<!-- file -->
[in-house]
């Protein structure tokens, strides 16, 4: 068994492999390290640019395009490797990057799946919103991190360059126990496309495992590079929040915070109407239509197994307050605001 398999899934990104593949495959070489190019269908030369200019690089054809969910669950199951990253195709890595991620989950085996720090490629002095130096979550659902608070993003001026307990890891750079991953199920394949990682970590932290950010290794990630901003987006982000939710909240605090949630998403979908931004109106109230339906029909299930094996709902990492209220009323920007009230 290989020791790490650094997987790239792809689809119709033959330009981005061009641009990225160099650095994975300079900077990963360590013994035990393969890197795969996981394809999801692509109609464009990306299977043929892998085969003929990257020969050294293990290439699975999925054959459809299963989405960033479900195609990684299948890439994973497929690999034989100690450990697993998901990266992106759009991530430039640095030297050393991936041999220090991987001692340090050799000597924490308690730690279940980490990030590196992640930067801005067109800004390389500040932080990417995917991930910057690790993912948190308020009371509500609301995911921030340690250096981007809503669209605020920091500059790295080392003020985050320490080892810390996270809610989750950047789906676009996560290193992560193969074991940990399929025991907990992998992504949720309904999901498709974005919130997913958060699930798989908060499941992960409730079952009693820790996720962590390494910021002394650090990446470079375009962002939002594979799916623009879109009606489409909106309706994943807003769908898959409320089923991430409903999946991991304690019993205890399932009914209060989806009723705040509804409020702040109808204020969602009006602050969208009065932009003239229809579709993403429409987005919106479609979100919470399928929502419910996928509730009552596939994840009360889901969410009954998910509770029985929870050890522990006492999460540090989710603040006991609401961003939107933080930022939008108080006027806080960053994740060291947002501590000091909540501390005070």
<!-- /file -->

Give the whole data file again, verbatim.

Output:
[in-house]
């Protein structure tokens, strides 16, 4: 068994492999390290640019395009490797990057799946919103991190360059126990496309495992590079929040915070109407239509197994307050605001 398999899934990104593949495959070489190019269908030369200019690089054809969910669950199951990253195709890595991620989950085996720090490629002095130096979550659902608070993003001026307990890891750079991953199920394949990682970590932290950010290794990630901003987006982000939710909240605090949630998403979908931004109106109230339906029909299930094996709902990492209220009323920007009230 290989020791790490650094997987790239792809689809119709033959330009981005061009641009990225160099650095994975300079900077990963360590013994035990393969890197795969996981394809999801692509109609464009990306299977043929892998085969003929990257020969050294293990290439699975999925054959459809299963989405960033479900195609990684299948890439994973497929690999034989100690450990697993998901990266992106759009991530430039640095030297050393991936041999220090991987001692340090050799000597924490308690730690279940980490990030590196992640930067801005067109800004390389500040932080990417995917991930910057690790993912948190308020009371509500609301995911921030340690250096981007809503669209605020920091500059790295080392003020985050320490080892810390996270809610989750950047789906676009996560290193992560193969074991940990399929025991907990992998992504949720309904999901498709974005919130997913958060699930798989908060499941992960409730079952009693820790996720962590390494910021002394650090990446470079375009962002939002594979799916623009879109009606489409909106309706994943807003769908898959409320089923991430409903999946991991304690019993205890399932009914209060989806009723705040509804409020702040109808204020969602009006602050969208009065932009003239229809579709993403429409987005919106479609979100919470399928929502419910996928509730009552596939994840009360889901969410009954998910509770029985929870050890522990006492999460540090989710603040006991609401961003939107933080930022939008108080006027806080960053994740060291947002501590000091909540501390005070």